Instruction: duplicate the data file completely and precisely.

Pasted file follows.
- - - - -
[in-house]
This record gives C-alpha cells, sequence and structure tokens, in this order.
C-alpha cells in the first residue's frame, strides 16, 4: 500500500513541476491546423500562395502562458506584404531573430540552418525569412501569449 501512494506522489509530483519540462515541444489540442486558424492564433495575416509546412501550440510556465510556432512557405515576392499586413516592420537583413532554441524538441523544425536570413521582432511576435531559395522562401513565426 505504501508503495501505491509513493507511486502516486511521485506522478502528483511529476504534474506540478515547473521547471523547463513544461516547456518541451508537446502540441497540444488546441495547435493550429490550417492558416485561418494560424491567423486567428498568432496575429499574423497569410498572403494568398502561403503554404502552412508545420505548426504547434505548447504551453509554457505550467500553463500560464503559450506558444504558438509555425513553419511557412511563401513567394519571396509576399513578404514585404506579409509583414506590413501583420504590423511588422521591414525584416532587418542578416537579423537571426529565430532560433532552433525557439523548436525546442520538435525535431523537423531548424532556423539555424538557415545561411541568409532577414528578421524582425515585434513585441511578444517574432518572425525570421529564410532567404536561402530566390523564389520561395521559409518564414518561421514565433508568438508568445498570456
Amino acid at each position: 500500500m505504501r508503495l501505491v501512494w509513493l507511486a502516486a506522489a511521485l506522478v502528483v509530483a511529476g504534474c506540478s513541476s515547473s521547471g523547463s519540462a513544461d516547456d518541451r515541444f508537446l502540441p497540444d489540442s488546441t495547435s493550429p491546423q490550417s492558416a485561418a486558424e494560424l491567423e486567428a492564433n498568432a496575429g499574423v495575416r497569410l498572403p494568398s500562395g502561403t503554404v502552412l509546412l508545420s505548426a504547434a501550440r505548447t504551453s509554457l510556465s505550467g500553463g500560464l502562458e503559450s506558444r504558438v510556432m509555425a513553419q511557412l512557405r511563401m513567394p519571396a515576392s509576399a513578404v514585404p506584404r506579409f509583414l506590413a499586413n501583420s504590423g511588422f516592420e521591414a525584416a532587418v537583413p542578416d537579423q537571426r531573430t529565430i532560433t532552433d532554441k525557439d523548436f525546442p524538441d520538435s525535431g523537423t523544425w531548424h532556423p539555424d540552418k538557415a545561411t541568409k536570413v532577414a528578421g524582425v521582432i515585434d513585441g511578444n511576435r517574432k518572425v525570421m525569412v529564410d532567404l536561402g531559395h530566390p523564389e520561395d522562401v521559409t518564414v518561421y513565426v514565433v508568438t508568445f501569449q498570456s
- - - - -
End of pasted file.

[in-house]
This record gives C-alpha cells, sequence and structure tokens, in this order.
C-alpha cells in the first residue's frame, strides 16, 4: 500500500513541476491546423500562395502562458506584404531573430540552418525569412501569449 501512494506522489509530483519540462515541444489540442486558424492564433495575416509546412501550440510556465510556432512557405515576392499586413516592420537583413532554441524538441523544425536570413521582432511576435531559395522562401513565426 505504501508503495501505491509513493507511486502516486511521485506522478502528483511529476504534474506540478515547473521547471523547463513544461516547456518541451508537446502540441497540444488546441495547435493550429490550417492558416485561418494560424491567423486567428498568432496575429499574423497569410498572403494568398502561403503554404502552412508545420505548426504547434505548447504551453509554457505550467500553463500560464503559450506558444504558438509555425513553419511557412511563401513567394519571396509576399513578404514585404506579409509583414506590413501583420504590423511588422521591414525584416532587418542578416537579423537571426529565430532560433532552433525557439523548436525546442520538435525535431523537423531548424532556423539555424538557415545561411541568409532577414528578421524582425515585434513585441511578444517574432518572425525570421529564410532567404536561402530566390523564389520561395521559409518564414518561421514565433508568438508568445498570456
Amino acid at each position: 500500500m505504501r508503495l501505491v501512494w509513493l507511486a502516486a506522489a511521485l506522478v502528483v509530483a511529476g504534474c506540478s513541476s515547473s521547471g523547463s519540462a513544461d516547456d518541451r515541444f508537446l502540441p497540444d489540442s488546441t495547435s493550429p491546423q490550417s492558416a485561418a486558424e494560424l491567423e486567428a492564433n498568432a496575429g499574423v495575416r497569410l498572403p494568398s500562395g502561403t503554404v502552412l509546412l508545420s505548426a504547434a501550440r505548447t504551453s509554457l510556465s505550467g500553463g500560464l502562458e503559450s506558444r504558438v510556432m509555425a513553419q511557412l512557405r511563401m513567394p519571396a515576392s509576399a513578404v514585404p506584404r506579409f509583414l506590413a499586413n501583420s504590423g511588422f516592420e521591414a525584416a532587418v537583413p542578416d537579423q537571426r531573430t529565430i532560433t532552433d532554441k525557439d523548436f525546442p524538441d520538435s525535431g523537423t523544425w531548424h532556423p539555424d540552418k538557415a545561411t541568409k536570413v532577414a528578421g524582425v521582432i515585434d513585441g511578444n511576435r517574432k518572425v525570421m525569412v529564410d532567404l536561402g531559395h530566390p523564389e520561395d522562401v521559409t518564414v518561421y513565426v514565433v508568438t508568445f501569449q498570456s